Working late (which seems to be the crux of my existence lately) meant missing upstart act Natur, whose name I’m seeing/hearing increasingly in worlds both virtual and real as one might expect for a heavy band from Brooklyn these days. I almost bought their 7″ on the principle of it being $5 and coming with a download card, but folded last second, feeling cool enough neither to do that nor grab a beer from the Webster Hall bar. The show, which was Ghost‘s night, clearly — their first time in New York — was sold out and in the basement of the venue. They call it “The Studio.” I called it “hot as balls.” It was a packed, sweaty, smelly mess. Like a locker room with a P.A.
Nonetheless, although I’ve been woefully show-up-and-drink early to the last three or four shows I’ve been to, I missed Natur, so apologies to them (and no, Google, I did not mean “nature”). I entered the fray as the Jex Thoth (of Jex Thoth)-fronted Sabbath Assembly were getting ready to roll out their set of alternately Christian and Satanic hymns. Ms. Thoth herself did not take the stage until the set actually started, so her vocal level was a little off at the very beginning, but it was quickly righted, and the crowd was soon enamored.
I missed them at Roadburn, and having enjoyed the Restored to One album I bought there, wanted very much to catch the songs live. From the many harmonized vocal layers on the record, I almost expected there to be two singers, but Thoth, backed mostly by singularly-named guitarist Mike — though also occasionally by bassist Dan Shuman — held it down on her own with an impressive range and no shortage of sexualized occult lure. Whatever works. As their set of songs about gods and devils and usually both (you might say they’re “restoring them to one”) wore on, audience conversation gradually got louder until toward the end, in a particularly quiet section, even with drummer Dave “Xtian” Nuss backing, Thoth could barely be heard above the din.
It’s hard for me to imagine that’s just a New York thing. I mean, “asshole” is universal, right? My ethic has always been that if someone is on stage — especially if they’re quiet — you shut the fuck up. Nothing you have to say is so important that it can’t wait, and if it is, fucking whisper. You’ve got your fancy-ass phone out anyway, send a text! I wasn’t exactly blown away by Sabbath Assembly‘s stage show (there wasn’t one), but is 40 minutes of solid attention really too much to ask from an audience of adults? Shit, you came to the show. Watch the fucking show. It must be really hard to be so much of a somebody that you have to talk through someone else’s performance.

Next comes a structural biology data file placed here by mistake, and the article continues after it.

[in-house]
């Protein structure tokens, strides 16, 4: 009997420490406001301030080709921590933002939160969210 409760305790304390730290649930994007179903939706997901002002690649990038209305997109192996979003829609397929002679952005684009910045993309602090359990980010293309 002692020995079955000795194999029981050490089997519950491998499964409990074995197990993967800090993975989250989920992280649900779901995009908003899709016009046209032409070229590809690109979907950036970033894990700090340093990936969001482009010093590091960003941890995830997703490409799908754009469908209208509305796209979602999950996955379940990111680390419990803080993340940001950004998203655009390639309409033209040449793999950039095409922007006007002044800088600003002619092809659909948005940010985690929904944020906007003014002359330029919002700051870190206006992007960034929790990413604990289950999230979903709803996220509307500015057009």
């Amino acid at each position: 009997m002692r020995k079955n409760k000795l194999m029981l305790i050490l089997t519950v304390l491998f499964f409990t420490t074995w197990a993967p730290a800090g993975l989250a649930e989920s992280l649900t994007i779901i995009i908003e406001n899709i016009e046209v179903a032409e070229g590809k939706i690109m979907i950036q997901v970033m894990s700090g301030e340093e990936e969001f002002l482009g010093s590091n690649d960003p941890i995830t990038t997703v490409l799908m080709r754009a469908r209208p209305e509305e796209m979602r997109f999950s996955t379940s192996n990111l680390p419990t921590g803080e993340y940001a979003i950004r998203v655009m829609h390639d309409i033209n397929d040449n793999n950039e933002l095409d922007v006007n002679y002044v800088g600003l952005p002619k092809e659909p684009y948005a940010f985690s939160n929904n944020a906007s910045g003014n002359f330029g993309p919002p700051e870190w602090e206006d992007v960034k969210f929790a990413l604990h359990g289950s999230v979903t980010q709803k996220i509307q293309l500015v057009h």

When Sabbath Assembly were done, Ghost made us all wait. And we waited. Impatiently. There were some amp troubles on stage (an Orange was switched out for a Marshall), and the dude next to me, who I did not know, kept announcing in my ear how hot it was — correct in everything but his volume — and the guy in front was Mr. I’m-Gonna-Toss-My-Hair-To-Get-It-Off-My-Neck-Because-It’s-Hot-And-It’s-Gonna-Be-All-Over-You-Because-That’s-How-Tight-The-Room-Is-And-I-Don’t-Give-A-Fuck-Because-I’m-An-Inconsiderate-Dick, which only made matters less pleasant. Everyone there had a camera. I didn’t even have to use my flash to take pictures of Evil Pope Guy when Ghost finally took the stage from the side door of the venue — all the others lit the room up just fine.
They played just about all of their Opus Eponymous album, and though the vocals were a little off-key, it was 150 degrees in there and the dude was decked out in plastic prosthetic face makeup and a full robe, so it’s understandable. The backing tracks covered most of it, anyway, and the crowd’s singing along held up a lot of the bargain. Ghost‘s songs are catchy and memorable — “Elizabeth” was a highlight, as were “Stand by Him” and “Death Knell” — and the audience was fervent in their appreciation. Hands raised in Satanic testimony, a crowd surfer, a general rush toward the stage from the start, and I backed out. Too old and too tired by then to deal with any of that shit, I stood off to the side (where I could actually see!) and knew I was in the right spot when Brian “I signed Mercyful Fate” Slagel of Metal Blade came and planted himself nearby. I did my best not to gush.
The Opus Eponymous material alone wasn’t enough to fill out an hour of Ghost‘s time, so they threw in a cover of The Beatles‘ George Harrison-penned Abbey Road classic “Here Comes the Sun,” changing the line “…And it’s alright” to “…And he’s alright” to fit with their devil-worshiping modus operandi. It was clever and they knew it, but that didn’t lessen the enjoyment any. Closing out the night with an anthemic rendition of “Ritual,” Evil Pope Guy (sorry, but when you wear the hat and don’t have a name, you take what you get) proceeded to hold communion at the front of the stage after the song, feeding the crowd what he called, “The cadaver of Christ.” Good fun.
I was beat when I walked in and only more so at the end, so I shuffled with the masses out of Webster Hall, walked over to the next block where I’d parked and made my way into and out of traffic en route to the Holland Tunnel and back home, the strains of “Elizabeth” and Sabbath Assembly‘s “We Give Our Lives” duking it out for which was most stuck in my head. Two days later, the battle rages on.
More pics after the jump.
GhostGhost, New York City, Rise Above, Sabbath Assembly, Sweden